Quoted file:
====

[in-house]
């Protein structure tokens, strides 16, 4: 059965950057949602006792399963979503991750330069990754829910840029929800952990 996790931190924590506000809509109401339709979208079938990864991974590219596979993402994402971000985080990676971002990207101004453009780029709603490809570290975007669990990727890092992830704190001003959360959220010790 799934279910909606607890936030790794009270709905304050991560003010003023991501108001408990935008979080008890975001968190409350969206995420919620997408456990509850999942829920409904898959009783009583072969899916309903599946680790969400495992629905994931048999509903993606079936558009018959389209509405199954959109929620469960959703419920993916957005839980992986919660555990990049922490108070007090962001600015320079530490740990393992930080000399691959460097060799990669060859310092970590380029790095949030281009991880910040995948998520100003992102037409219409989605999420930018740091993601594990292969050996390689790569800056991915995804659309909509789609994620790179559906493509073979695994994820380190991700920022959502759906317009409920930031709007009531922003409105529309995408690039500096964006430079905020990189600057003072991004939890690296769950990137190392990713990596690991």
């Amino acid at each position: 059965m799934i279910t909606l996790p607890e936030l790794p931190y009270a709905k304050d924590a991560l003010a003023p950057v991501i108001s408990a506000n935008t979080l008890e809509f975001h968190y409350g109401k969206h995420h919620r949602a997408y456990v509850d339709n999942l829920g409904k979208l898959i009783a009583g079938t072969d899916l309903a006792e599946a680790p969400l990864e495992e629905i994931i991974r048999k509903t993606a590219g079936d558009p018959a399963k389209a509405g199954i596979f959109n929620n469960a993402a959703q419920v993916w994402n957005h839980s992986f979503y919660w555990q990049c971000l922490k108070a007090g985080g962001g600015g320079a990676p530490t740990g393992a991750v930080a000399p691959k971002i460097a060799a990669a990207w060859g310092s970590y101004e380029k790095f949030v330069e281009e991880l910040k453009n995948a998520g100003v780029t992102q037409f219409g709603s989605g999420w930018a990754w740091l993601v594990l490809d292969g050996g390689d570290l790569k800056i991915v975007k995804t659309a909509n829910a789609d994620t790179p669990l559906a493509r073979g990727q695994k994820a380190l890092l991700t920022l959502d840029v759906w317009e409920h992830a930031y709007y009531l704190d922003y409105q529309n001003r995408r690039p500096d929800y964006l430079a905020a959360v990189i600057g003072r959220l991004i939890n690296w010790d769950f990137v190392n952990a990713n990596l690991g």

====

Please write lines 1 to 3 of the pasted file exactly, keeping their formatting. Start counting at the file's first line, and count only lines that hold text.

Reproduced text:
[in-house]
């Protein structure tokens, strides 16, 4: 059965950057949602006792399963979503991750330069990754829910840029929800952990 996790931190924590506000809509109401339709979208079938990864991974590219596979993402994402971000985080990676971002990207101004453009780029709603490809570290975007669990990727890092992830704190001003959360959220010790 799934279910909606607890936030790794009270709905304050991560003010003023991501108001408990935008979080008890975001968190409350969206995420919620997408456990509850999942829920409904898959009783009583072969899916309903599946680790969400495992629905994931048999509903993606079936558009018959389209509405199954959109929620469960959703419920993916957005839980992986919660555990990049922490108070007090962001600015320079530490740990393992930080000399691959460097060799990669060859310092970590380029790095949030281009991880910040995948998520100003992102037409219409989605999420930018740091993601594990292969050996390689790569800056991915995804659309909509789609994620790179559906493509073979695994994820380190991700920022959502759906317009409920930031709007009531922003409105529309995408690039500096964006430079905020990189600057003072991004939890690296769950990137190392990713990596690991």
């Amino acid at each position: 059965m799934i279910t909606l996790p607890e936030l790794p931190y009270a709905k304050d924590a991560l003010a003023p950057v991501i108001s408990a506000n935008t979080l008890e809509f975001h968190y409350g109401k969206h995420h919620r949602a997408y456990v509850d339709n999942l829920g409904k979208l898959i009783a009583g079938t072969d899916l309903a006792e599946a680790p969400l990864e495992e629905i994931i991974r048999k509903t993606a590219g079936d558009p018959a399963k389209a509405g199954i596979f959109n929620n469960a993402a959703q419920v993916w994402n957005h839980s992986f979503y919660w555990q990049c971000l922490k108070a007090g985080g962001g600015g320079a990676p530490t740990g393992a991750v930080a000399p691959k971002i460097a060799a990669a990207w060859g310092s970590y101004e380029k790095f949030v330069e281009e991880l910040k453009n995948a998520g100003v780029t992102q037409f219409g709603s989605g999420w930018a990754w740091l993601v594990l490809d292969g050996g390689d570290l790569k800056i991915v975007k995804t659309a909509n829910a789609d994620t790179p669990l559906a493509r073979g990727q695994k994820a380190l890092l991700t920022l959502d840029v759906w317009e409920h992830a930031y709007y009531l704190d922003y409105q529309n001003r995408r690039p500096d929800y964006l430079a905020a959360v990189i600057g003072r959220l991004i939890n690296w010790d769950f990137v190392n952990a990713n990596l690991g």